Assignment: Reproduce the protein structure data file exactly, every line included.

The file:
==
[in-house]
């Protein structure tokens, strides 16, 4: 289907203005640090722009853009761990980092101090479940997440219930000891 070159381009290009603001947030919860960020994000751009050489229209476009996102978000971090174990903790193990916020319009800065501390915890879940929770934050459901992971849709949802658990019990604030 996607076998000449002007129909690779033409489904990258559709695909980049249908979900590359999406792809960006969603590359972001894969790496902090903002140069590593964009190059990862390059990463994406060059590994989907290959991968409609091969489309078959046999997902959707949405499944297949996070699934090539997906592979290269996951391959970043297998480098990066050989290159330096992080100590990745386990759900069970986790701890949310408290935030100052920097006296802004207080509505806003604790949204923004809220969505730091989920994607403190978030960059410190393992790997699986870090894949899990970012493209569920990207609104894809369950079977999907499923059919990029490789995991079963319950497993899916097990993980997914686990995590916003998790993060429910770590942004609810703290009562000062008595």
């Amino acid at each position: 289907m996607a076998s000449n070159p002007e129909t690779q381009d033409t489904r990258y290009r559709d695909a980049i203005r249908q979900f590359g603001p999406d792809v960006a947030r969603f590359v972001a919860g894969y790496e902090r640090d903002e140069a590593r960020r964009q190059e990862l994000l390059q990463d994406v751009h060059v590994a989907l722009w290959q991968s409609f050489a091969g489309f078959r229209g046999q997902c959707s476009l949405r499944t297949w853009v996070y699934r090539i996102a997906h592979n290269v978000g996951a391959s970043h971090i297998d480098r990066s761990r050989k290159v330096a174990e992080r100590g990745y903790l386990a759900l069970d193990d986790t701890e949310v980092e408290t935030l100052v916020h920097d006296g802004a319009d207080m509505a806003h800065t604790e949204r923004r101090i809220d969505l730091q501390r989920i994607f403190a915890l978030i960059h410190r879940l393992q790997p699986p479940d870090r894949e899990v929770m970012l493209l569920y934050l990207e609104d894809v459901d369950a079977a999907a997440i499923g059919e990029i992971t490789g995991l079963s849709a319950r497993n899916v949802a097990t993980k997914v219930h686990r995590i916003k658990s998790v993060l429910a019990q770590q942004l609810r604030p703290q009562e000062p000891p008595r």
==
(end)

[in-house]
């Protein structure tokens, strides 16, 4: 289907203005640090722009853009761990980092101090479940997440219930000891 070159381009290009603001947030919860960020994000751009050489229209476009996102978000971090174990903790193990916020319009800065501390915890879940929770934050459901992971849709949802658990019990604030 996607076998000449002007129909690779033409489904990258559709695909980049249908979900590359999406792809960006969603590359972001894969790496902090903002140069590593964009190059990862390059990463994406060059590994989907290959991968409609091969489309078959046999997902959707949405499944297949996070699934090539997906592979290269996951391959970043297998480098990066050989290159330096992080100590990745386990759900069970986790701890949310408290935030100052920097006296802004207080509505806003604790949204923004809220969505730091989920994607403190978030960059410190393992790997699986870090894949899990970012493209569920990207609104894809369950079977999907499923059919990029490789995991079963319950497993899916097990993980997914686990995590916003998790993060429910770590942004609810703290009562000062008595």
């Amino acid at each position: 289907m996607a076998s000449n070159p002007e129909t690779q381009d033409t489904r990258y290009r559709d695909a980049i203005r249908q979900f590359g603001p999406d792809v960006a947030r969603f590359v972001a919860g894969y790496e902090r640090d903002e140069a590593r960020r964009q190059e990862l994000l390059q990463d994406v751009h060059v590994a989907l722009w290959q991968s409609f050489a091969g489309f078959r229209g046999q997902c959707s476009l949405r499944t297949w853009v996070y699934r090539i996102a997906h592979n290269v978000g996951a391959s970043h971090i297998d480098r990066s761990r050989k290159v330096a174990e992080r100590g990745y903790l386990a759900l069970d193990d986790t701890e949310v980092e408290t935030l100052v916020h920097d006296g802004a319009d207080m509505a806003h800065t604790e949204r923004r101090i809220d969505l730091q501390r989920i994607f403190a915890l978030i960059h410190r879940l393992q790997p699986p479940d870090r894949e899990v929770m970012l493209l569920y934050l990207e609104d894809v459901d369950a079977a999907a997440i499923g059919e990029i992971t490789g995991l079963s849709a319950r497993n899916v949802a097990t993980k997914v219930h686990r995590i916003k658990s998790v993060l429910a019990q770590q942004l609810r604030p703290q009562e000062p000891p008595r």